Wien, 30. December 2010 Press release

Spindelegger: "Two years of successful commitment to peace"

Foreign Minister emphasises positive record of Austria’s membership in the UN Security Council 2009-2010

Vienna, 30 December 2010 – Austria’s membership in the UN Security Council is coming to an end at the turn of the year. As an elected member of the Council, Austria has borne responsibility for the maintenance of international peace and security for two years. “ Austria’s membership in the UN Security Council has primarily been a service to the world community, constituting an enormous workload and posing a great challenge for the entire Foreign Ministry. At the same time Austria seized the opportunity to introduce its own priorities and thematic initiatives and support the work of the Security Council in a constructive and mediatory manner”, stated Foreign Minister Michael Spindelegger, summing up Austria’s membership of the Security Council in 2009 and 2010.

“Our commitment has paid off. We have pursued our priorities in a consistent manner and we have demonstrated that non-permanent members can also make a sustainable contribution. Over the past weeks we have received a great deal of praise and recognition. We can review our work in the Security Council with satisfaction”, summarised the Foreign Minister. More than 100 resolutions and nearly 150 presidential statements and press releases were dealt with and prepared in some 600 formal and informal meetings. During the past two years Foreign Minister Michael Spindelegger went to New York eight times to participate in Security Council meetings. Today, thanks to intensive preparatory work and good networking, Austria’s influence can be discerned in numerous resolutions and documents of the Security Council.

At the very beginning of its membership Austria faced the Gaza crisis, which required particular intuition and tact. “In the negotiations on the termination of hostilities and the provision of humanitarian aid we were able to contribute to an understanding between the Arab states and the P5 in the Security Council. Subsequently, it became possible to adopt a joint resolution in spite of great difficulties in the beginning”, emphasised Spindelegger. This Austrian commitment continued during the entire membership, for instance during the crises in Sri Lanka, on the Korean peninsula, in Iran, Sudan and the Congo.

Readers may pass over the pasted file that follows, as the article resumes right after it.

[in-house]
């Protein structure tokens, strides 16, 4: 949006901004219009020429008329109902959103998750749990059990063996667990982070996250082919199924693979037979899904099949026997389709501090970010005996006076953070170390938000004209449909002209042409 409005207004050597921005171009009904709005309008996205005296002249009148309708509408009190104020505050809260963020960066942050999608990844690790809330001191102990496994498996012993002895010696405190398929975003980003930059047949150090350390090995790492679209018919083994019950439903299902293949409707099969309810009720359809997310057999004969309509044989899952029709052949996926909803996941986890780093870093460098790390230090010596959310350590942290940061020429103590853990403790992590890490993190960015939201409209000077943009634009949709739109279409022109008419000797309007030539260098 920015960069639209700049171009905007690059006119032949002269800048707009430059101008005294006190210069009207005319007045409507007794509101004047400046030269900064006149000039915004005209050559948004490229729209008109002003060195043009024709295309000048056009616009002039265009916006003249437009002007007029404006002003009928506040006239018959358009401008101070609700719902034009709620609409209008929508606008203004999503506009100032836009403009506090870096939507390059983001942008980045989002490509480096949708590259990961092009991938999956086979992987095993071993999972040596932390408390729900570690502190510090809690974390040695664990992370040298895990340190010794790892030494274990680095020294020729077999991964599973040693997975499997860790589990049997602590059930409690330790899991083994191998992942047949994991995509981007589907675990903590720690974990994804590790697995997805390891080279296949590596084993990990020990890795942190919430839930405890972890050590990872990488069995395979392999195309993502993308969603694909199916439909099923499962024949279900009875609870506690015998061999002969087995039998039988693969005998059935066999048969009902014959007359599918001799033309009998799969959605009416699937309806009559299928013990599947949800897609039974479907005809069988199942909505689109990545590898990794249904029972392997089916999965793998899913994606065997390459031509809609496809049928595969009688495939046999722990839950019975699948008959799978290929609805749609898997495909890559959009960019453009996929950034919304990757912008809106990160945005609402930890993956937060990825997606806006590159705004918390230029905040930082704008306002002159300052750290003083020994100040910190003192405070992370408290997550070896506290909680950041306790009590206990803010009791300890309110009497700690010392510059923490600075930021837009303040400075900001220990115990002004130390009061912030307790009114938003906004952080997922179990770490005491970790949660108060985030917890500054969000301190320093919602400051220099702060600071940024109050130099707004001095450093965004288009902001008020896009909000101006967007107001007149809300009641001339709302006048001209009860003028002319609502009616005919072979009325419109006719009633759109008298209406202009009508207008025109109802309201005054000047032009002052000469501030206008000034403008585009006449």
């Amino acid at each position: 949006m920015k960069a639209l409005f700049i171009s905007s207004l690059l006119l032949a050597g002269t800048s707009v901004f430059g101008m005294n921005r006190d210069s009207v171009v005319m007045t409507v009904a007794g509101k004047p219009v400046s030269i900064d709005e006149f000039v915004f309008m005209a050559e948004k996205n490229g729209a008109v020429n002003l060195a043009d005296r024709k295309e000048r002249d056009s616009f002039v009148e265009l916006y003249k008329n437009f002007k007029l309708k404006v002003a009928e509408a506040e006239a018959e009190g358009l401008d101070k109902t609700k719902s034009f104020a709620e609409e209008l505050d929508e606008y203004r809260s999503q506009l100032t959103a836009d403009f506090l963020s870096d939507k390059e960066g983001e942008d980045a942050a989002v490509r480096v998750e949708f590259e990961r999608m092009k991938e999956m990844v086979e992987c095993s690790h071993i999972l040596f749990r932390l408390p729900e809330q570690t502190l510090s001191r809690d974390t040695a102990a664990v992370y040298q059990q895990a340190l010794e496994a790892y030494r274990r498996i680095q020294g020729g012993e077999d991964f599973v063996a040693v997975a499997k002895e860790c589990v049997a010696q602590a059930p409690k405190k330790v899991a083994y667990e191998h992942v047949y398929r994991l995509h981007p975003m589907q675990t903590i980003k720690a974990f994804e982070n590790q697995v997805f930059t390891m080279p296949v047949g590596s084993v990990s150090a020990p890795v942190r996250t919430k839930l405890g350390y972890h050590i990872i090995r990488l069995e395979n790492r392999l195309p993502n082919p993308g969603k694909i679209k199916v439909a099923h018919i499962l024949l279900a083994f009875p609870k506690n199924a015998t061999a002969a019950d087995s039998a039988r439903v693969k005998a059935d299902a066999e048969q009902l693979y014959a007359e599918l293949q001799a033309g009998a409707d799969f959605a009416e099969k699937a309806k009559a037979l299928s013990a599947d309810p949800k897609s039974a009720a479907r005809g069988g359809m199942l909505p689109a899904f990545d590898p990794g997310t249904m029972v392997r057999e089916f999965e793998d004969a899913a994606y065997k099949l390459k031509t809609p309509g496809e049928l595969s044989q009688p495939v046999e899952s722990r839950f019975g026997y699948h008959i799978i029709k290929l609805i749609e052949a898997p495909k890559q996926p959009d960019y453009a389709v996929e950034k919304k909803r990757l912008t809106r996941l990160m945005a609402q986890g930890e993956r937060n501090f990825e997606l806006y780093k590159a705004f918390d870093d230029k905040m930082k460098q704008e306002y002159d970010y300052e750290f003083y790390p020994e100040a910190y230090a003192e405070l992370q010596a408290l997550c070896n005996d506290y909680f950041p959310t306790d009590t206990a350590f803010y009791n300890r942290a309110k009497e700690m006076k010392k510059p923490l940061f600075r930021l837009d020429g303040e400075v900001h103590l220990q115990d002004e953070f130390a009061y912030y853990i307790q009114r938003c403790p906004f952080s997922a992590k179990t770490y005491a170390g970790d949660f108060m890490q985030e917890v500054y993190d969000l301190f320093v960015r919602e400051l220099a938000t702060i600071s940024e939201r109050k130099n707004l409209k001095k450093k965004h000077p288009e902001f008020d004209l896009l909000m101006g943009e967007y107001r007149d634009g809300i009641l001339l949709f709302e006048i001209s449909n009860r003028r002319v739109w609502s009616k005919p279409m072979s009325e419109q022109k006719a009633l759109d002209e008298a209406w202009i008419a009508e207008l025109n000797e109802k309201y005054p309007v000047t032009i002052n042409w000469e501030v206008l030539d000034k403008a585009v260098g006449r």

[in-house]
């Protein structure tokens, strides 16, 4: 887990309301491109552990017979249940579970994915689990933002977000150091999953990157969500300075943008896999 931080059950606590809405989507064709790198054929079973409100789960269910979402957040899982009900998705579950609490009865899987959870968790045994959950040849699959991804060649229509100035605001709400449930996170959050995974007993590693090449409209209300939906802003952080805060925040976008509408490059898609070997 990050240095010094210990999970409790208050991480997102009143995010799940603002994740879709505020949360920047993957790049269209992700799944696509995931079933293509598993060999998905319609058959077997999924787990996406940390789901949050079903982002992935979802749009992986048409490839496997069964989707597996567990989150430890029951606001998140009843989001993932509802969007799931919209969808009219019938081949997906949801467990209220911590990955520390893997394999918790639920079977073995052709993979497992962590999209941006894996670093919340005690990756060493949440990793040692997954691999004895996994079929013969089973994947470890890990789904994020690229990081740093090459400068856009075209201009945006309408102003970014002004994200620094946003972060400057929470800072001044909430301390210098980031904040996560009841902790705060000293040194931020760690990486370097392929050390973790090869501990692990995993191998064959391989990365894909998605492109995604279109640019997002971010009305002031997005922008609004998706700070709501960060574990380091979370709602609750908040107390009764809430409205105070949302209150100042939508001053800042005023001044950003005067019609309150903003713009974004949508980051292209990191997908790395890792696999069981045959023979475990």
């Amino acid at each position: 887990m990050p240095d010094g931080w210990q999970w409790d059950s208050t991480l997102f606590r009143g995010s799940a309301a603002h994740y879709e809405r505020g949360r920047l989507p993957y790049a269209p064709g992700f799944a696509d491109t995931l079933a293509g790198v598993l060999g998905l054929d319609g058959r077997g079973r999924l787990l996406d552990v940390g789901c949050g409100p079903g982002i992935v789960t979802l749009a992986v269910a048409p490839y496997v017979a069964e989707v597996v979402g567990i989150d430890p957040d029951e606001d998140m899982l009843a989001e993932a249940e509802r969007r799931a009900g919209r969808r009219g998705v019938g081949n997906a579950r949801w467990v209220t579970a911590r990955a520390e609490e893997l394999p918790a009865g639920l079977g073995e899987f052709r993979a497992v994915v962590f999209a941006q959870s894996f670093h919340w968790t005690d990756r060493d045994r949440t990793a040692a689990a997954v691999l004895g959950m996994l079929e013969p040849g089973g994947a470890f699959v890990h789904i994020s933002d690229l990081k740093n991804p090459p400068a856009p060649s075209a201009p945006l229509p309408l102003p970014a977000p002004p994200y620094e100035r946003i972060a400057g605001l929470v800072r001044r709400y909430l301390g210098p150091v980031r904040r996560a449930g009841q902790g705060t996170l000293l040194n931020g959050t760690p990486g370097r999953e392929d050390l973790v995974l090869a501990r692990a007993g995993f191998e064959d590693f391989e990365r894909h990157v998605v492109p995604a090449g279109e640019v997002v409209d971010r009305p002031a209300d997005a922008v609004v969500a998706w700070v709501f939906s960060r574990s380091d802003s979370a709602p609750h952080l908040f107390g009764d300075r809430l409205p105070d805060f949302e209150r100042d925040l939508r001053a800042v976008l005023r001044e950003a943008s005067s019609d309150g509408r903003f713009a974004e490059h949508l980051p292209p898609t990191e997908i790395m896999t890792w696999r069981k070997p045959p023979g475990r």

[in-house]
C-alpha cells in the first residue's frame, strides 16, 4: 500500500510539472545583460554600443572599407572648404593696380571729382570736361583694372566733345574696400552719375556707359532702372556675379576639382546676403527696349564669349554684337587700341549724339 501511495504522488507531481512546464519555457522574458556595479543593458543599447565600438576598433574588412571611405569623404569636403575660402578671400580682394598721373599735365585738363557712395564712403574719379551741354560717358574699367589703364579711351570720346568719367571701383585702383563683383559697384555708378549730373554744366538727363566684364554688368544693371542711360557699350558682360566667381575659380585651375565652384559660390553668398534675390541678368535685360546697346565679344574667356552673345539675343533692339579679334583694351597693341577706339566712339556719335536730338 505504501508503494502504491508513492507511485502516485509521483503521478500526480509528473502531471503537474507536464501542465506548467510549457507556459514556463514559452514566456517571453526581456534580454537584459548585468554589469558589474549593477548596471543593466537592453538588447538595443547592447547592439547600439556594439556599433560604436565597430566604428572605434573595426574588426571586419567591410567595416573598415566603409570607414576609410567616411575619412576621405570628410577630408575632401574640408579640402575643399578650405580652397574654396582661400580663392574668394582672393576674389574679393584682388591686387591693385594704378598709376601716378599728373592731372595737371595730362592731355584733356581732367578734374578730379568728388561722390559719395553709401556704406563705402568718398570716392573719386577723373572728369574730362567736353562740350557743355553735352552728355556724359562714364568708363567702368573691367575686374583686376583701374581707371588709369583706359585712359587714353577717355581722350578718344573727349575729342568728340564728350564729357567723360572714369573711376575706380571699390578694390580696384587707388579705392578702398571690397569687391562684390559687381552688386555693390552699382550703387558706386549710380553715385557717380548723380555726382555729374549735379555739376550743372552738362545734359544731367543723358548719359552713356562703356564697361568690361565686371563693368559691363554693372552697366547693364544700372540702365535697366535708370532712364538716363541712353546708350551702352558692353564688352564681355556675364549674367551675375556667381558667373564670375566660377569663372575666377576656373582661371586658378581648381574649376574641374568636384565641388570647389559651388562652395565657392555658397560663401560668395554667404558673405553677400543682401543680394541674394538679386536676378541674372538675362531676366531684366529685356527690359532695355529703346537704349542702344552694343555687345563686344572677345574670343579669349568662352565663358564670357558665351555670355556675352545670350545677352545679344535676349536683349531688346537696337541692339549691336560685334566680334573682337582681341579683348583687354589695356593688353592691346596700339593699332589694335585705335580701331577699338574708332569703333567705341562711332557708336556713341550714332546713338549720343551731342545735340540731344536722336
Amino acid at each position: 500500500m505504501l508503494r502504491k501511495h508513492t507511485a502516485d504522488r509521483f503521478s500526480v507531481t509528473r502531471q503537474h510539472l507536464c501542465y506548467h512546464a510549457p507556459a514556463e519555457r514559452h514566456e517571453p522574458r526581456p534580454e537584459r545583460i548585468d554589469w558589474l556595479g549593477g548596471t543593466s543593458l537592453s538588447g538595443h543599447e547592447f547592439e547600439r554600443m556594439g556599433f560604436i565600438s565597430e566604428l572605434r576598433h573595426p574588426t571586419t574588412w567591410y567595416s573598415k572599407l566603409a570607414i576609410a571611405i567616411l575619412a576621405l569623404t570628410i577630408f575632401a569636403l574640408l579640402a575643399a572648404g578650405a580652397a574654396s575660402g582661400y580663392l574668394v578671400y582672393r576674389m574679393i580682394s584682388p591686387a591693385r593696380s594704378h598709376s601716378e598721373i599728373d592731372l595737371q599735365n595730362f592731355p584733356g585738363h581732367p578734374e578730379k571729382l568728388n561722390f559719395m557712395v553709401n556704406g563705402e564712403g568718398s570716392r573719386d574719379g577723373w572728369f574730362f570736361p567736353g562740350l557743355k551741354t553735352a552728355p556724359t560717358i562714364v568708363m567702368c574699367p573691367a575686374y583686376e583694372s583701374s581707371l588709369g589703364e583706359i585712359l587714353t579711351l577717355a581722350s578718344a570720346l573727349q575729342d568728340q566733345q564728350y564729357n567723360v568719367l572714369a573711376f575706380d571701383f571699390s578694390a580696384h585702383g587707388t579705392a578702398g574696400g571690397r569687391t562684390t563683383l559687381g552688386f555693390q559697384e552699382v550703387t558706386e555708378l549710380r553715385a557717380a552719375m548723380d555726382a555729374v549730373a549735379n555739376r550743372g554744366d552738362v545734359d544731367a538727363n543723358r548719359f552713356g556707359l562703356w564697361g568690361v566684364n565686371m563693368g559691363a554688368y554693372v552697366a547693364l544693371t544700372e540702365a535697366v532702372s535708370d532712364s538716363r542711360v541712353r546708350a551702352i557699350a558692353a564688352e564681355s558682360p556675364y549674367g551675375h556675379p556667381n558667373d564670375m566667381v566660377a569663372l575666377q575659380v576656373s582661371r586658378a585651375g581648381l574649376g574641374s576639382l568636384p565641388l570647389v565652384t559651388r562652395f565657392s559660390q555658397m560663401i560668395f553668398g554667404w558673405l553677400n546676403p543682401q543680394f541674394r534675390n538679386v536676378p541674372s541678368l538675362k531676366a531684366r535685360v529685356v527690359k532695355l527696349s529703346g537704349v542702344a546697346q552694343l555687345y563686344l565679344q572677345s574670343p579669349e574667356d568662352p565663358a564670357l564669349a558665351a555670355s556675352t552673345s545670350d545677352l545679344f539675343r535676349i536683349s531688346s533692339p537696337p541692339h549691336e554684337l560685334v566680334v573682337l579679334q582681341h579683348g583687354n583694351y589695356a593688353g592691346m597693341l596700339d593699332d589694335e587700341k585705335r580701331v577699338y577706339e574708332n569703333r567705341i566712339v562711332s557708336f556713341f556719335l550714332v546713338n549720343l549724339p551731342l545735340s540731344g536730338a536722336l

One of the highlights of Austria’s membership certainly was the unanimous adoption of Resolution 1894 for the protection of civilians in armed conflict during the Austrian Presidency in November 2009. Resolution 1894 reaffirms the call for all conflicting parties to respect international humanitarian law and human rights. Its is centred around concrete measures for the better protection of civilians through UN peacekeepers, with Austria contributing its own experience as a provider of peacekeeping forces for many years. “In this way we have been able to make a substantial contribution which will influence the work of UN peace missions in the future on a worldwide basis”, stated the Foreign Minister with satisfaction.

Subsequently, Austria was committed to ensuring that the provisions of Resolution 1894 would be integrated in the extension of mandates of UN peace missions. It was possible to include and/or develop the protection of civilians as a core task in a number of UN missions. Heavy assaults on the civilian population – in particular women and children – in the Congo as well as current developments in Ivory Coast make it again clear that the protection of civilians is increasingly becoming a core task of UN missions and a significant element in the public assessment of the success of such missions. “The ever recurring outrageous assaults in conflict regions demonstrate that there is need for action. We will not tire in our efforts to improve the protection of civilians after the end of our membership of the Security Council”, stated the Foreign Minister.